1. Caution needs to be exercised on India’s NSG inclusion: China

Caution needs to be exercised on India’s NSG inclusion: China

China today extended conditional support for India's Nuclear Suppliers Group membership...

By: | Beijing | Published: January 26, 2015 9:56 PM

China today extended conditional support for India’s Nuclear Suppliers Group (NSG) membership bid but said “prudence and caution” needs to be exercised on the issue, a day after US President Barack Obama backed India’s inclusion into the elite 48-member body.

“We believe that such (an) inclusion should be conducive to the integrity and effectiveness of the regime and decision should be made on consensus. We notice India’s commitment to relevant issues,” Chinese Foreign Ministry Spokesperson Hua Chunying said at a media briefing.

“We support the group to include new members and we support India to take further measures to meet the requirements for the inclusion in the group,” she said.

In an effort to strengthen global non-proliferation and export control regimes, India and the US yesterday committed to continue to work towards India’s phased entry into the Nuclear Suppliers Group (NSG), the Missile Technology Control Regime (MTCR), the Wassenaar Arrangement and the Australia Group.

This was stated in the joint statement after President Obama and Prime Minister Narendra Modi held talks in New Delhi.

Besides clearing the obstacles for the implementation of the Indo-US civil nuclear deal, President Obama reaffirmed the US’ position that India meets MTCR requirements, India is ready for NSG membership and that it supports India’s early application and eventual membership in all four regimes.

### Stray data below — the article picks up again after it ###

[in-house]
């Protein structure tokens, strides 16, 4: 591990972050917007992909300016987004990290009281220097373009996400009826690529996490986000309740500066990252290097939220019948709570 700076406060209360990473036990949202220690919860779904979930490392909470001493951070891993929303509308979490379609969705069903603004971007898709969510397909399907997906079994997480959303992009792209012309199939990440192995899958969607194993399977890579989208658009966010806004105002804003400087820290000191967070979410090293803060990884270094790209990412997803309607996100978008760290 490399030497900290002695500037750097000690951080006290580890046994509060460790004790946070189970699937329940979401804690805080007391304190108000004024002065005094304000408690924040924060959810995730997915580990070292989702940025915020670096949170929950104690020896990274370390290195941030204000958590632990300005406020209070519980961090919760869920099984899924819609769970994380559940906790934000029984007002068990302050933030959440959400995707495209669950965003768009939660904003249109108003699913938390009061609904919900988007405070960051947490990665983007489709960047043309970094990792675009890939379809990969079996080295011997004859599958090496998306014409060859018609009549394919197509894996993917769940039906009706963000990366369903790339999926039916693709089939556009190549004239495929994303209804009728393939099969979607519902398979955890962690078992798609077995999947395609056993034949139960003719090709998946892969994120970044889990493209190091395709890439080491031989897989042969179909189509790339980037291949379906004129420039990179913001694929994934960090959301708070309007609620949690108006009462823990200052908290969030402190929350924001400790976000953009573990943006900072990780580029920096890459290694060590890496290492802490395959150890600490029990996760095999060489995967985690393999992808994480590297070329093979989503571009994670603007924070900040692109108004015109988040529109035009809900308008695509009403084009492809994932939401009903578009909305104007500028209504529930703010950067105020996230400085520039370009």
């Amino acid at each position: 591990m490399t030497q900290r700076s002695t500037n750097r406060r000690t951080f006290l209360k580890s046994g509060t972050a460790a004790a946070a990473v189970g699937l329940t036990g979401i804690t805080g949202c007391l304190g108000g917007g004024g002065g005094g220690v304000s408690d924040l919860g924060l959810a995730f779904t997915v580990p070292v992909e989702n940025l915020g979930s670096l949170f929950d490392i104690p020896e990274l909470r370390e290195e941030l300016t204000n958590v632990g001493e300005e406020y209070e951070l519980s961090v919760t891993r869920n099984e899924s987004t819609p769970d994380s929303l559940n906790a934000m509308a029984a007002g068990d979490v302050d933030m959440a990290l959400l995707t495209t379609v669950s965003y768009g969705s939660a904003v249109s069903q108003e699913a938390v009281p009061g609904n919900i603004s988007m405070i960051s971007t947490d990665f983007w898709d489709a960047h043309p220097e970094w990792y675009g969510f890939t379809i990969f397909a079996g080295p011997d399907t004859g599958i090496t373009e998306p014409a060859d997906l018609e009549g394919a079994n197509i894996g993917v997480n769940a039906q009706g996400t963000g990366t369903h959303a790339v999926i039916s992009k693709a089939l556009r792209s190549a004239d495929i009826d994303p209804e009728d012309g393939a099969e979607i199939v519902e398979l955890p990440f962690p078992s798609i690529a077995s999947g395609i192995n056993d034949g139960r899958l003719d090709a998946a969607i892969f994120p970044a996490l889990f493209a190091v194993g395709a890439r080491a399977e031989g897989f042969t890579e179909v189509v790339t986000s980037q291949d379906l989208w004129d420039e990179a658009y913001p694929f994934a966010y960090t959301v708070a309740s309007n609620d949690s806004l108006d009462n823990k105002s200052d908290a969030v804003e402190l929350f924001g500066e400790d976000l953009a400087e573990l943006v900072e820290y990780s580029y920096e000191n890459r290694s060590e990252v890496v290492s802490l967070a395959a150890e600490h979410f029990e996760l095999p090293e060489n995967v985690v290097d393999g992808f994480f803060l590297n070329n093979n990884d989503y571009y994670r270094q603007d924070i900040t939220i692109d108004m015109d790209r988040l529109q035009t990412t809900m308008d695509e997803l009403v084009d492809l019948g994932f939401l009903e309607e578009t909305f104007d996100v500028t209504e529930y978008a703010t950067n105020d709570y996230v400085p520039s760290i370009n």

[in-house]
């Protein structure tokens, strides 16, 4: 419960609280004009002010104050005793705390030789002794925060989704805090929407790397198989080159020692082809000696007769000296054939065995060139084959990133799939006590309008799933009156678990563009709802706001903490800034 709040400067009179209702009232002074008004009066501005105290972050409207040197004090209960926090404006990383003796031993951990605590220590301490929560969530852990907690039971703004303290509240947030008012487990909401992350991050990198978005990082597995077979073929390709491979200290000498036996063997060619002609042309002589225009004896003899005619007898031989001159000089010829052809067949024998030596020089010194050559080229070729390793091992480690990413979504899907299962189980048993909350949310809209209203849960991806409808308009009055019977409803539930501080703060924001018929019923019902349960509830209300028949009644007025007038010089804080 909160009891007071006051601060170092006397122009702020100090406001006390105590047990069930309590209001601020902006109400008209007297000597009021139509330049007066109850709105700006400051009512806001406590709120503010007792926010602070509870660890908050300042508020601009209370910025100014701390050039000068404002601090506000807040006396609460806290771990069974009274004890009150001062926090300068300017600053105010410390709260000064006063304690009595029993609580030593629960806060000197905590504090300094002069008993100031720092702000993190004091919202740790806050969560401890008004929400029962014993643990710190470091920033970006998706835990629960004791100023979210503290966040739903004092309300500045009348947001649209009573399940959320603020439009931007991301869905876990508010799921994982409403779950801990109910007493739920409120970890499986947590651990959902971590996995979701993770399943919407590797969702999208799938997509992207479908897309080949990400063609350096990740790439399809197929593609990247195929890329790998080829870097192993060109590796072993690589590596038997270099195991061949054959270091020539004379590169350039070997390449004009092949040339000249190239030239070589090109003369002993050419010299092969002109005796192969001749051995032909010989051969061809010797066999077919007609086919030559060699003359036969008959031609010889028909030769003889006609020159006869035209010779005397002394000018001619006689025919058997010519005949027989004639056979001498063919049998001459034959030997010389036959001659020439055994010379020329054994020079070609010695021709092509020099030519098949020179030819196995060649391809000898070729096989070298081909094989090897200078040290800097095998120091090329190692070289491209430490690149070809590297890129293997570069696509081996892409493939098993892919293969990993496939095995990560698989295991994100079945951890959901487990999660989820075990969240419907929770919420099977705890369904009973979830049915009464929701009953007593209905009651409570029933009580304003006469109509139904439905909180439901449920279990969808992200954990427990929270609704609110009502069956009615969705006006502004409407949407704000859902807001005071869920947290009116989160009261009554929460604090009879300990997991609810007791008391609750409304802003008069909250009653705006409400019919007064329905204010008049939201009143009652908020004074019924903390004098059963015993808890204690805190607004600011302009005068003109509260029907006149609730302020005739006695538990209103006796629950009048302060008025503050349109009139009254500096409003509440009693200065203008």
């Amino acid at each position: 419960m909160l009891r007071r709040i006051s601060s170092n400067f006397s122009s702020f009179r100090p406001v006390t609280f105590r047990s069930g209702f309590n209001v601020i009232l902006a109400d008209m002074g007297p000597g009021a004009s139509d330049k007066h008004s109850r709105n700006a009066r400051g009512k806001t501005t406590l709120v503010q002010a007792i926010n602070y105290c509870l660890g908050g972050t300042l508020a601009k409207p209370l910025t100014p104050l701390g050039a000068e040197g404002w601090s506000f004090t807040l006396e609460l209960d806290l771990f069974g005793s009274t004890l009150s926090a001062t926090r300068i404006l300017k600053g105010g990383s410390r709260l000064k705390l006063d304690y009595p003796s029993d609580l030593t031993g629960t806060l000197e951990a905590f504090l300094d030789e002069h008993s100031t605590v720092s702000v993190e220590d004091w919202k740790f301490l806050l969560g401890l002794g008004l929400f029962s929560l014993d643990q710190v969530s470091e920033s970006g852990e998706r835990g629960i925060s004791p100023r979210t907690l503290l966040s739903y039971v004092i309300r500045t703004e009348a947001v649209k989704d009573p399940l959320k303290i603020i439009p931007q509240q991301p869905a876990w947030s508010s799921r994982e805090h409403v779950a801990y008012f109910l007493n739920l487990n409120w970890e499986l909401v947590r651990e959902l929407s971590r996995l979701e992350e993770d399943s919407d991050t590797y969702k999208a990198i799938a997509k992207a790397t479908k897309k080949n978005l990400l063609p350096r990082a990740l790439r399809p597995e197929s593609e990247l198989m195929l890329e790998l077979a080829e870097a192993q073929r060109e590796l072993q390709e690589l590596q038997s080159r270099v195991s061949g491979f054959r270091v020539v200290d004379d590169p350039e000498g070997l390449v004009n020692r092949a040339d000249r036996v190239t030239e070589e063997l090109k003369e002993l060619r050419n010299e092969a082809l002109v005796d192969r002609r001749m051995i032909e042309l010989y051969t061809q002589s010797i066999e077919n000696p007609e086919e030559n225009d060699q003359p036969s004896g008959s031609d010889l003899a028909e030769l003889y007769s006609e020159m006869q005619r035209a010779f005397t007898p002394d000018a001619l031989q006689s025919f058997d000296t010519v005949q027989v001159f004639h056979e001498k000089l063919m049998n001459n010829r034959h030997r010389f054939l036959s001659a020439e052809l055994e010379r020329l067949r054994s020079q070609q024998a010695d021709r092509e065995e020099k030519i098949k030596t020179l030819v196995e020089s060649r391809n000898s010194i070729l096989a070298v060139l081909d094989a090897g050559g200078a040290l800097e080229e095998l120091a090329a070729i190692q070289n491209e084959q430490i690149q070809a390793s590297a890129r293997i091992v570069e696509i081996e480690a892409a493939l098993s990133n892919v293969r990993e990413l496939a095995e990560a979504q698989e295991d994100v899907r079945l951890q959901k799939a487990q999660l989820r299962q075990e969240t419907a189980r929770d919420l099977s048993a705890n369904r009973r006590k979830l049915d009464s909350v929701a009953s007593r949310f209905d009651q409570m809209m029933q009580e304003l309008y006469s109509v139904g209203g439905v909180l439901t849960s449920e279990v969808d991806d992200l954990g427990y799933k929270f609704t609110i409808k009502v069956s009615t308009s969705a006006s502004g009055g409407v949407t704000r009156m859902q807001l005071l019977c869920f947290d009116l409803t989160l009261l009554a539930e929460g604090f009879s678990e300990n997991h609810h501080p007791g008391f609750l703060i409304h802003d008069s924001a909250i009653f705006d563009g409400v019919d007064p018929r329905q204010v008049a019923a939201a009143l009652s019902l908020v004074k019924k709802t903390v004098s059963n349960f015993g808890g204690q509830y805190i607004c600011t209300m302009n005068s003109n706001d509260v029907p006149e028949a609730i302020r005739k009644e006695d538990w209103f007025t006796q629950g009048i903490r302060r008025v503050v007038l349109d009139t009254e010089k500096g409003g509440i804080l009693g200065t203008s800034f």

Asked whether China wants to back any other country’s entry into NSG, a key body that controls the international civil nuclear trade regime, Hua said, “as for the expansion of the group, the members should make the decision on consensus after thorough discussions. India’s inclusion into this group is an internal matter of the group. It needs prudence and caution and thorough discussions among all members.”

“We support such discussion and we also support India’s inclusion into this group if it meets all the requirements,” she said.

Asked about Obama’s India visit and the critical commentaries in the official media here, Hua said, China considers India and the US as countries “commanding important influence in Asia Pacific.”

“We hope that the development of their relationship will be conducive to mutual trust and cooperation in the region and contribute to peace, stability of the region,” she said.

China’s stand on the nuclear deal and on India’s entry to the NSG was significant as it has backed Pakistan’s demand for such a deal in the past.

China has also announced plans to build two 1100MW nuclear power plants in Pakistan’s Karachi city with USD 6.5 billion assistance disregarding objections from India and the US which stated that the plan has no sanction of the NSG.

China brushed aside the criticism saying that it came under the supervision of the International Atomic Energy Agency (IAEA).

On India-US expressing concerns over South China Sea dispute, Hua said China believes that the disputes should be settled among parties concerned through peaceful talks and consultations.

China has disputes with Vietnam, the Philippines, Malaysia and Brunei.

“At this stage the situation in South China Sea is generally stable and there is no problem with navigation freedom and freedom of over flights. We believe no problems will prop up in future. We hope the countries outside this region can play a constructive role on the South China Sea issue and jointly safeguard peace and stability there. Together we can ensure the serenity of the sea,” Hua said.

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